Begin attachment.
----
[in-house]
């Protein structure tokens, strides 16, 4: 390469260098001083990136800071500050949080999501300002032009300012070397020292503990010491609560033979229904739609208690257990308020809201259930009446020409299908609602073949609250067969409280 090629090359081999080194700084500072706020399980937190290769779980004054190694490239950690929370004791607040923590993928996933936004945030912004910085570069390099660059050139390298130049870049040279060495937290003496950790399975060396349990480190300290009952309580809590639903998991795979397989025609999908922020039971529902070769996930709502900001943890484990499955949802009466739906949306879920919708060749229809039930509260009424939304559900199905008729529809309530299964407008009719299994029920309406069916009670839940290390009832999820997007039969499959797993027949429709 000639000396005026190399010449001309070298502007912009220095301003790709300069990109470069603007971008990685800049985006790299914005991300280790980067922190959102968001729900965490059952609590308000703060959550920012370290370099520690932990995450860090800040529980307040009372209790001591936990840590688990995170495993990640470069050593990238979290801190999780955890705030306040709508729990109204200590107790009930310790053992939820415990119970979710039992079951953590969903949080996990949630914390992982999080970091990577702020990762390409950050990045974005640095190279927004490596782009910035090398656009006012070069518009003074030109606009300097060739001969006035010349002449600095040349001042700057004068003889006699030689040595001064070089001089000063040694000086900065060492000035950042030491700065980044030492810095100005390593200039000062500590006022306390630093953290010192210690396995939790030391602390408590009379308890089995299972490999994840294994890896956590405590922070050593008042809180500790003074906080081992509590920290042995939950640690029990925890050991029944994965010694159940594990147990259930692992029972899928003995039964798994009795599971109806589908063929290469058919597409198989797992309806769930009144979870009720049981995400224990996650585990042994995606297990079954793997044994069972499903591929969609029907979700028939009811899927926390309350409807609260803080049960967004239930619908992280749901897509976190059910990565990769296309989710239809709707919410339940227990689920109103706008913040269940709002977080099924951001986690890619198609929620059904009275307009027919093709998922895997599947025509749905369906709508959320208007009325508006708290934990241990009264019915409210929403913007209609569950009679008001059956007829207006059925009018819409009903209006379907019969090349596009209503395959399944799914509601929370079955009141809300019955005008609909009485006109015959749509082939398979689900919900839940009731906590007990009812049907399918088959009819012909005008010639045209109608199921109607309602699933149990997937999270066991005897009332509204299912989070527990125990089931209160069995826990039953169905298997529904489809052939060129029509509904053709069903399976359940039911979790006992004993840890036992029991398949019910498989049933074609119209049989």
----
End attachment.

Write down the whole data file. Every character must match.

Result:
[in-house]
């Protein structure tokens, strides 16, 4: 390469260098001083990136800071500050949080999501300002032009300012070397020292503990010491609560033979229904739609208690257990308020809201259930009446020409299908609602073949609250067969409280 090629090359081999080194700084500072706020399980937190290769779980004054190694490239950690929370004791607040923590993928996933936004945030912004910085570069390099660059050139390298130049870049040279060495937290003496950790399975060396349990480190300290009952309580809590639903998991795979397989025609999908922020039971529902070769996930709502900001943890484990499955949802009466739906949306879920919708060749229809039930509260009424939304559900199905008729529809309530299964407008009719299994029920309406069916009670839940290390009832999820997007039969499959797993027949429709 000639000396005026190399010449001309070298502007912009220095301003790709300069990109470069603007971008990685800049985006790299914005991300280790980067922190959102968001729900965490059952609590308000703060959550920012370290370099520690932990995450860090800040529980307040009372209790001591936990840590688990995170495993990640470069050593990238979290801190999780955890705030306040709508729990109204200590107790009930310790053992939820415990119970979710039992079951953590969903949080996990949630914390992982999080970091990577702020990762390409950050990045974005640095190279927004490596782009910035090398656009006012070069518009003074030109606009300097060739001969006035010349002449600095040349001042700057004068003889006699030689040595001064070089001089000063040694000086900065060492000035950042030491700065980044030492810095100005390593200039000062500590006022306390630093953290010192210690396995939790030391602390408590009379308890089995299972490999994840294994890896956590405590922070050593008042809180500790003074906080081992509590920290042995939950640690029990925890050991029944994965010694159940594990147990259930692992029972899928003995039964798994009795599971109806589908063929290469058919597409198989797992309806769930009144979870009720049981995400224990996650585990042994995606297990079954793997044994069972499903591929969609029907979700028939009811899927926390309350409807609260803080049960967004239930619908992280749901897509976190059910990565990769296309989710239809709707919410339940227990689920109103706008913040269940709002977080099924951001986690890619198609929620059904009275307009027919093709998922895997599947025509749905369906709508959320208007009325508006708290934990241990009264019915409210929403913007209609569950009679008001059956007829207006059925009018819409009903209006379907019969090349596009209503395959399944799914509601929370079955009141809300019955005008609909009485006109015959749509082939398979689900919900839940009731906590007990009812049907399918088959009819012909005008010639045209109608199921109607309602699933149990997937999270066991005897009332509204299912989070527990125990089931209160069995826990039953169905298997529904489809052939060129029509509904053709069903399976359940039911979790006992004993840890036992029991398949019910498989049933074609119209049989």